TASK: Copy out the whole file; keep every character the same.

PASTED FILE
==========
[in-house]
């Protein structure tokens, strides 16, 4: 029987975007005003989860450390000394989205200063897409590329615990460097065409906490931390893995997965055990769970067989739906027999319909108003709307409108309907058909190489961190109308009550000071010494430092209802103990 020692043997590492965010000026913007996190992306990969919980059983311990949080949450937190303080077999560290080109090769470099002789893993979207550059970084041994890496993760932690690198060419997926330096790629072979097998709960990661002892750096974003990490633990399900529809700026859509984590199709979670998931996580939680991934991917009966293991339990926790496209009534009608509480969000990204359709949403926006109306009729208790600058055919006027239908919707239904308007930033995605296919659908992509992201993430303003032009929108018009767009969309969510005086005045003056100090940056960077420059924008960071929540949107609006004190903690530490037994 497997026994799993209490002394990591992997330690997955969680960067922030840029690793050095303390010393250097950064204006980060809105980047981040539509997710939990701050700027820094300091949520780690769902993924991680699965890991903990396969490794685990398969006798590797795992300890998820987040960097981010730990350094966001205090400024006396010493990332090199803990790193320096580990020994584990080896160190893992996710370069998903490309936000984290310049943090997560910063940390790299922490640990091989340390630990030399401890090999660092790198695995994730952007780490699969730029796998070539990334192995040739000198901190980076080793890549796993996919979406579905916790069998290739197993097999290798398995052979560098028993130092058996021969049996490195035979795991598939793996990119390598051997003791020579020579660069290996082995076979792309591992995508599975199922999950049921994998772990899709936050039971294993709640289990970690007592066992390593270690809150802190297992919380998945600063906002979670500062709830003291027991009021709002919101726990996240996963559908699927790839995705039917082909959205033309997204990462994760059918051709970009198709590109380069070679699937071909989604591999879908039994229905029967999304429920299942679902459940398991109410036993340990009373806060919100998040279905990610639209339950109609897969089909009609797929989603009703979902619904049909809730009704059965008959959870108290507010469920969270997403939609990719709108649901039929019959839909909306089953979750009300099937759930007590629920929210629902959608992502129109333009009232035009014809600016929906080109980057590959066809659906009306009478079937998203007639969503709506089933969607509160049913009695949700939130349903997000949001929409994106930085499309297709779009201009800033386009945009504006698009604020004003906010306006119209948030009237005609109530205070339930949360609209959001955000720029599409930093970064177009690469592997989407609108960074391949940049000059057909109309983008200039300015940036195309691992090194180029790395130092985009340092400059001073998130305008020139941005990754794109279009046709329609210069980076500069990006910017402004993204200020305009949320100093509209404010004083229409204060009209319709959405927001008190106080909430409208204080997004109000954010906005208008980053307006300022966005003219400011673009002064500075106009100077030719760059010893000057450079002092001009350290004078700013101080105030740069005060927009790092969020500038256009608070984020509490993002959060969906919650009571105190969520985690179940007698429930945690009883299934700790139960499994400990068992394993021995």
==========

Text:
[in-house]
């Protein structure tokens, strides 16, 4: 029987975007005003989860450390000394989205200063897409590329615990460097065409906490931390893995997965055990769970067989739906027999319909108003709307409108309907058909190489961190109308009550000071010494430092209802103990 020692043997590492965010000026913007996190992306990969919980059983311990949080949450937190303080077999560290080109090769470099002789893993979207550059970084041994890496993760932690690198060419997926330096790629072979097998709960990661002892750096974003990490633990399900529809700026859509984590199709979670998931996580939680991934991917009966293991339990926790496209009534009608509480969000990204359709949403926006109306009729208790600058055919006027239908919707239904308007930033995605296919659908992509992201993430303003032009929108018009767009969309969510005086005045003056100090940056960077420059924008960071929540949107609006004190903690530490037994 497997026994799993209490002394990591992997330690997955969680960067922030840029690793050095303390010393250097950064204006980060809105980047981040539509997710939990701050700027820094300091949520780690769902993924991680699965890991903990396969490794685990398969006798590797795992300890998820987040960097981010730990350094966001205090400024006396010493990332090199803990790193320096580990020994584990080896160190893992996710370069998903490309936000984290310049943090997560910063940390790299922490640990091989340390630990030399401890090999660092790198695995994730952007780490699969730029796998070539990334192995040739000198901190980076080793890549796993996919979406579905916790069998290739197993097999290798398995052979560098028993130092058996021969049996490195035979795991598939793996990119390598051997003791020579020579660069290996082995076979792309591992995508599975199922999950049921994998772990899709936050039971294993709640289990970690007592066992390593270690809150802190297992919380998945600063906002979670500062709830003291027991009021709002919101726990996240996963559908699927790839995705039917082909959205033309997204990462994760059918051709970009198709590109380069070679699937071909989604591999879908039994229905029967999304429920299942679902459940398991109410036993340990009373806060919100998040279905990610639209339950109609897969089909009609797929989603009703979902619904049909809730009704059965008959959870108290507010469920969270997403939609990719709108649901039929019959839909909306089953979750009300099937759930007590629920929210629902959608992502129109333009009232035009014809600016929906080109980057590959066809659906009306009478079937998203007639969503709506089933969607509160049913009695949700939130349903997000949001929409994106930085499309297709779009201009800033386009945009504006698009604020004003906010306006119209948030009237005609109530205070339930949360609209959001955000720029599409930093970064177009690469592997989407609108960074391949940049000059057909109309983008200039300015940036195309691992090194180029790395130092985009340092400059001073998130305008020139941005990754794109279009046709329609210069980076500069990006910017402004993204200020305009949320100093509209404010004083229409204060009209319709959405927001008190106080909430409208204080997004109000954010906005208008980053307006300022966005003219400011673009002064500075106009100077030719760059010893000057450079002092001009350290004078700013101080105030740069005060927009790092969020500038256009608070984020509490993002959060969906919650009571105190969520985690179940007698429930945690009883299934700790139960499994400990068992394993021995």